How do you get noticed?  How do you get mindshare?  And most importantly how do you get chosen?

I’m an avid networker.  I try to spend time with at least eight new people a month AND re-connect with five.  It’s something I enjoy – and let’s face it – it helps keep Summit on people’s minds.

Individual one-on-ones take time, energy and effort to maintain.  It’s not unlike dating. (Of course, not everyone agrees.) There are other strategies that would allow me to get my message out to many at once (and clearly I employ some of those as well – like this blog and Summit’s FaceBook Page).  But in my experience the individual relationships I foster and maintain are what keeps my company’s pipeline full.

Here are my very strict rules of engagement:

  1. Always find a way to be introduced by someone they know
  2. Always ask personal and professional questions (the personal information helps me ‘remember’ people better)
  3. Always ask what you can do for them (and follow-through)
  4. NEVER sell your services

Let me re-state that – I NEVER sell my services at one of these meetings.

Last summer, three-quarters of the way through a ‘get to know you’ meeting, my colleague began asking specific questions about how Summit might be able to help his company.  What specific services might I recommend and why?  I very politely refused to engage in the conversation.  I told him that I wasn’t there to sell him services. “But what if I want to talk about your services?” was his response.  I told him I’d be happy to set-up a subsequent meeting to have that discussion.

At 9 a.m. the next morning an email came over with the subject line – “Now, can we talk about your services?”  He’s been a client ever since.

Of course, not every meeting turns out like that, but enough ‘first dates’ turn into relationships to keep Summit humming along.

Let us know about your relationship with work. Tell us how you get picked up. And leave the one stand talk out of it!

Wake up in morning with a little MarketingSMACK at www.marketingsmack.wordpress.com, or visit us at: www.summitstrategypartners.com.

Jack

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Paris Calling…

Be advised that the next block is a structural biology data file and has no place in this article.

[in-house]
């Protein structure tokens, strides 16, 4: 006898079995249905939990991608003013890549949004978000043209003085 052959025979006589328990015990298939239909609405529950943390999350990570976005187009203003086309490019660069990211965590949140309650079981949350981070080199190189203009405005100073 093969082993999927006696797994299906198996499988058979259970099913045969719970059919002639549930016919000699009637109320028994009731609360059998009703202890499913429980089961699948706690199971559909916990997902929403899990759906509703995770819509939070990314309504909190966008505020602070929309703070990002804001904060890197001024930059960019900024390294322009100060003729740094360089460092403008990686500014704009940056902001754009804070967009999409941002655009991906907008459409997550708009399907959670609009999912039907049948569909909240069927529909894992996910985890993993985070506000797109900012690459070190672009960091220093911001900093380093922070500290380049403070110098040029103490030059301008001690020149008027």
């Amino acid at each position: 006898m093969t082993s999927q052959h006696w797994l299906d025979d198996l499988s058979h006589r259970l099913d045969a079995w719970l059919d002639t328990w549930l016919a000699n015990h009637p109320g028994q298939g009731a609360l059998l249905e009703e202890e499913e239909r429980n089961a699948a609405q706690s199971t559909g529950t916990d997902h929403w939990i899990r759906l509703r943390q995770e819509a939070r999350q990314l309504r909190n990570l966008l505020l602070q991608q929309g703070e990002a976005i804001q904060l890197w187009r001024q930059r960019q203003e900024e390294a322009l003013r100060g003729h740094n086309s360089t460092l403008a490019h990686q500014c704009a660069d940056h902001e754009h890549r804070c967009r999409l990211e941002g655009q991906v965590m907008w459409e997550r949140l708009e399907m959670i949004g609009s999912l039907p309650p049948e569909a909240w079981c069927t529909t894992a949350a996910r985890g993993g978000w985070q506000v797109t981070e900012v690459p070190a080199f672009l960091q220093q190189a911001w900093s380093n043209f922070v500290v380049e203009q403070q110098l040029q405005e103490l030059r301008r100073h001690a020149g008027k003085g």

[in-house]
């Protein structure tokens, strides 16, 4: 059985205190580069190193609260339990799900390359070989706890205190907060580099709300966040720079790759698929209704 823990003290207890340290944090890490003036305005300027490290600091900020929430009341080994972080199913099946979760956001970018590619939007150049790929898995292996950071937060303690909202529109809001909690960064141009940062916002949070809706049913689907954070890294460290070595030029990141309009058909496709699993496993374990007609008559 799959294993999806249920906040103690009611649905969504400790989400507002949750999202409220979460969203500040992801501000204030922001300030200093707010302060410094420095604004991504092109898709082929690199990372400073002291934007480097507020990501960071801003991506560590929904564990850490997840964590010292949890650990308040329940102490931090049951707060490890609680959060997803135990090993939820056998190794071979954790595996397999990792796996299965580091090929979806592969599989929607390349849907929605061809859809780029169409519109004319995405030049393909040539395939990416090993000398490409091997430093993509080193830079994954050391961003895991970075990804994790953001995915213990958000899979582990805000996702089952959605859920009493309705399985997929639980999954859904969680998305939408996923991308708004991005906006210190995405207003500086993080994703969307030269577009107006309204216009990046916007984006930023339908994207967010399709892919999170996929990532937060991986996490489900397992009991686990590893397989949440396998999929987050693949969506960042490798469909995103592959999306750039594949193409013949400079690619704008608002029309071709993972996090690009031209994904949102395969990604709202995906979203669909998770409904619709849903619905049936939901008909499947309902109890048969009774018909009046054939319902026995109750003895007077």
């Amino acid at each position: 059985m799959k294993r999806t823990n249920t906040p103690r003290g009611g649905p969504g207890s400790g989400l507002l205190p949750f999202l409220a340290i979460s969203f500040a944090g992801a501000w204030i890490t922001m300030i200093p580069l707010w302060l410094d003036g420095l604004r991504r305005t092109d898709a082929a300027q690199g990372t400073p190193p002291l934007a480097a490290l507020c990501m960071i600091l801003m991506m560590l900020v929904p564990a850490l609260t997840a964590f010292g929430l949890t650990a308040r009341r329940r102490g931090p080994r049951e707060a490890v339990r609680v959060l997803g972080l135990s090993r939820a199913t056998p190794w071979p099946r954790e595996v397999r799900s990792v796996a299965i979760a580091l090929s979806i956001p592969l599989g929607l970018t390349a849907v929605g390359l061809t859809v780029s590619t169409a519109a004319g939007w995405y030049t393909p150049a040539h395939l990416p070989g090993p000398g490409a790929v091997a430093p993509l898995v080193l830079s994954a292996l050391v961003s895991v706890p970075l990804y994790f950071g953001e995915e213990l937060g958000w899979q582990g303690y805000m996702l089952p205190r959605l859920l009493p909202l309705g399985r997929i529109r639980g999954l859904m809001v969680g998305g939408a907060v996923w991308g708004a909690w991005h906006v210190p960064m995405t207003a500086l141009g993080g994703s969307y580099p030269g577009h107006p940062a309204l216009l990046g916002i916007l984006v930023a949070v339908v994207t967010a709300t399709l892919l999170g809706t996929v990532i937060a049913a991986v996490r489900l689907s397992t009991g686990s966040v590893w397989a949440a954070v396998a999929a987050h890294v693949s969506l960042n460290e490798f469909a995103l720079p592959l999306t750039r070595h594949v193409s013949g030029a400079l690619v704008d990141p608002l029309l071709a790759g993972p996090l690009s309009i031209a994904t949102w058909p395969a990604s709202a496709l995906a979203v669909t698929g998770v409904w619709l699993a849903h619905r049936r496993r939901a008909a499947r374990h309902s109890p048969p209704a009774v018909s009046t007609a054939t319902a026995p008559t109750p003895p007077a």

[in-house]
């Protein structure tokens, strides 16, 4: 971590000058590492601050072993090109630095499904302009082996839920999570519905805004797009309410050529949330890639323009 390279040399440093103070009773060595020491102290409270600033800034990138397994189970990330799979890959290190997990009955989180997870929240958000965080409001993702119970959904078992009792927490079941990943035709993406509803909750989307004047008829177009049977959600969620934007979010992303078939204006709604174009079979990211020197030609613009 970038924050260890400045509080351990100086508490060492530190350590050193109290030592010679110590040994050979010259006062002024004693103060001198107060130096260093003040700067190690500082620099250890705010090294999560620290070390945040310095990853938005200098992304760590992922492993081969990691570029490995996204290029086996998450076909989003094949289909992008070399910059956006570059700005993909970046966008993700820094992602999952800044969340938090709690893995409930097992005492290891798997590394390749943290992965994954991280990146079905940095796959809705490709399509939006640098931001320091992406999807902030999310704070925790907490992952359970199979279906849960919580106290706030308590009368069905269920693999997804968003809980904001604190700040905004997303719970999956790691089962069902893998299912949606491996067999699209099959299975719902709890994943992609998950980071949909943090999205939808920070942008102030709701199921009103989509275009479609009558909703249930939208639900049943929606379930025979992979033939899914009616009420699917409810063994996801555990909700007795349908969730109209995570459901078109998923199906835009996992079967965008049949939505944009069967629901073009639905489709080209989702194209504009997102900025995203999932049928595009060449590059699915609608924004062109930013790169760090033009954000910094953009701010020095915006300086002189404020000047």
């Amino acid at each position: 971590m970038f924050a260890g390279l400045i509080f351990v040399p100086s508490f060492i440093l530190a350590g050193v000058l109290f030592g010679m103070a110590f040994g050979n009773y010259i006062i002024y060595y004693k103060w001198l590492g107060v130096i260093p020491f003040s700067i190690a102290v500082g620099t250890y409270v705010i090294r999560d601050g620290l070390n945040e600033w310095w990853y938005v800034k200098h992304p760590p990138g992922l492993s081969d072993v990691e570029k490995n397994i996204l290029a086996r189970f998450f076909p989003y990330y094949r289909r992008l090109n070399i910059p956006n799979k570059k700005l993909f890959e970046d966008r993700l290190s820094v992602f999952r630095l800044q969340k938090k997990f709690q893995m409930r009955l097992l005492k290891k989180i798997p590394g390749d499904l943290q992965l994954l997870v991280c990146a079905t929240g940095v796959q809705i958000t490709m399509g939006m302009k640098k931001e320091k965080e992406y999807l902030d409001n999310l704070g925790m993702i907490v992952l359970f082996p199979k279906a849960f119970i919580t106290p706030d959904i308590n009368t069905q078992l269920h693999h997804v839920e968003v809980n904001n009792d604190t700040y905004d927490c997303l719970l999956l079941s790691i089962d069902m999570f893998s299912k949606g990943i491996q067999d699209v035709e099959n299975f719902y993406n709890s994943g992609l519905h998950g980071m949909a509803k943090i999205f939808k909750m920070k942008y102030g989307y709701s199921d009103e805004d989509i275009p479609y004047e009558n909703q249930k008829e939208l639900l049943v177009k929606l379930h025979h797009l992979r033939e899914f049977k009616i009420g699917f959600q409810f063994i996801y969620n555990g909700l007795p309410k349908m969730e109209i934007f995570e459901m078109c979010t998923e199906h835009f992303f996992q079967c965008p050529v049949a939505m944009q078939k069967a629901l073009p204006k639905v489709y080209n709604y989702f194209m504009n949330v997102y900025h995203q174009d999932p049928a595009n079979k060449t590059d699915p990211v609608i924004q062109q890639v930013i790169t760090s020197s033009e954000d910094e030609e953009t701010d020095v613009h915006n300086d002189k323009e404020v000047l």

April 7, 2009

A few months back, Paris Delane, a musician who had been part of one of my favorite bands, Sonia Dada, found me on FaceBook and requested to ‘friend me’. I accepted. Shortly after that he became a FAN of my company page Summit Strategy Partners on FaceBook and started reading my blogs.

 I thought that was neat.

 Last Sunday evening while I was enjoying some ‘me’ time complete with sashimi, sauvignon blanc and an episode of Buffy, he called. I was surprised, to say the least. Paris shared with me his gratitude for his success and his desire to give back and help others reach theirs. Towards the end of our 20 minute call he requested that I send him an email describing my company, its services and showcasing Summit’s Disruptive ConversationTM

 Paris offered to help promote Summit Strategy Partners to many of the influential people he has been fortunate enough to meet and befriend over the course of his long career. I thanked him, got off the phone and ran to the refrigerator to check how much of that sauvignon was STILL in the bottle. The next day I wrote that email, first thing, and sent it to Paris with a ‘thanks’.

 Many people tell me I am a consummate networker – a maven and a connector.

 My perspective is that you should approach networking with the mindset to help the person you’re networking with. Give, rather than take.

 One of my biggest thrills is to introduce people who then go on to make great things happen for one another. Networking depends upon having a general plan for meeting the type of individual you can help and who can help you. But be open for the Paris’s of the universe.

 Since that Sunday call, Summit Strategy Partners’ FAN page has grown by 20 percent. And, I have a feeling it’s just beginning – hopefully, a blog or two from now I will be espousing the wonders of viral. Until then, I’ll just make sure the sauvignon doesn’t run out.

  

The Gecko Must Die

March 20, 2009

Which came first, the Caveman or the Gecko?